Academic journal article German Quarterly

Traversing the boundaries of language: Multilingualism and linguistic difference in Wolfram von Eschenbach's Willehalm

Academic journal article German Quarterly

Traversing the boundaries of language: Multilingualism and linguistic difference in Wolfram von Eschenbach's Willehalm

Article excerpt

Therefore is the name of it called Babel; because the Lord did there confound the language of all the earth: and from then did the Lord scatter them abroad upon the face of all the earth.

Genesis 11.9

man mohte iewedernthalben sin,

dar zuo vor im unde hinden,

vil grozer storje vinden,

mit der sprache ein ander gar unkunt.

da vuor manec sunder munt,

der niht wesse, waz der ander sprach,

ob er erge oder guete jach.

Willehalm, 399, 24-30(1)

In Wolfram von Eschenbach's heroic epic Willehalm the narrator describes the final battle between Saracens and Christians on the field of Alischanz as a microcosm of the multilingual world created by God's destruction of the tower of Babel. In the passage from the epic cited above, the confusion of languages evokes the auditory chaos recounted in the story of Genesis: the sounds of various battle cries fill the air in the multiple languages spoken by the combatants; heathen cannot be distinguished from Christian, nor friend from foe; all communication breaks down into a cacophony of mutually unintelligible languages. An environment of such linguistic diversity, the narrator implies above, is fraught with problems of communication and recognition.

At first glance, the story of Willehalm falls into the generic category of heroic epic, but it also contains elements of a legend and of a saint's life.2 It is the German version of the French chanson Bataille d'Aliscans, and it tells the story of two great battles fought by the Margrave Willehalm of Oransche against the onslaught of immense heathen armies. As the story commences, the heathens are pursuing the hero in retaliation for his escape from captivity in Arabia and for his abduction of his captor's wife Arabel, who has converted to Christianity, been baptized as Gyburg, and married Willehalm. When Willehalm's army is overwhelmed, he is forced to seek out support from King Lays of the Roman Empire. During his brief and conflict-ridden stay at the imperial court, which ultimately results in his achieving the necessary support, Willehalm encounters Rennewart, a heathen boy of superhuman strength who agrees to fight for him against the heathen armies. Loys informs Willehalm that he purchased the boy from two merchants, and that although he is of noble birth, he is banished to the kitchens because he refuses to convert to Christianity Only the audience is aware that Rennewart is Gyburg's brother. With Rennewart's help, the Christians ultimately overcome the heathen armies led by Gyburg's father Terramer and her former husband Tybalt. On the face of it, the story of Willehalm thus presents us with a conflict between Saracens and Christians in which Christianity ultimately reigns triumphant.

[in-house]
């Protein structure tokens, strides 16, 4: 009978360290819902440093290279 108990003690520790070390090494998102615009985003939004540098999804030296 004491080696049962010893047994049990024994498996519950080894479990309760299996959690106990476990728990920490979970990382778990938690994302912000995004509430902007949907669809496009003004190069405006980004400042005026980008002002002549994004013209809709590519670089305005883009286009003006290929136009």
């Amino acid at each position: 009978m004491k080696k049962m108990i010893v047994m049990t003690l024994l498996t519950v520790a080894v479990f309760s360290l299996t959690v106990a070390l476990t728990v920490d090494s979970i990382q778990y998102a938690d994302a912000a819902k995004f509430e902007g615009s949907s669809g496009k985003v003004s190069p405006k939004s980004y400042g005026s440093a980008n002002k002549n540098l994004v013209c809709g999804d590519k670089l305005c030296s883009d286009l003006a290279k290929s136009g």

Seventy-eight extant manuscripts and fragments of the poem bear testimony to an active medieval reception of the story. Indeed, in the entire corpus of medieval German vernacular literature, the number of Willehalm manuscripts is superseded only by the number of Parzival manuscripts. Medieval extensions and reworkings of the tale further attest to a sustained interest in the poem. From the thirteenth through the fifteenth century, Wolfram's Willehalm appears in codices beside heroic and spiritual tales. It is co-opted into chronicles, such as Heinrich von Munchen's Weltchronik and, from the end of the thirteenth century on, it is most frequently embedded in a trilogy, providing the centerpiece between a prelude by Ulrich von dem Turlin (Arbel) and a continuation by Ulrich von Turheim (Rennewart). The fact that Wolfram's Willehalm is the most frequently and richly illustrated text in the medieval German vernacular tradition is further evidence of its tremendous popularity.3

Although for many years largely ignored, in the last decade a resurgence of interest in W//halm has resulted in productive scholarly debate on many of the thematic and structural elements of the poem. …

Search by... Author
Show... All Results Primary Sources Peer-reviewed

Oops!

An unknown error has occurred. Please click the button below to reload the page. If the problem persists, please try again in a little while.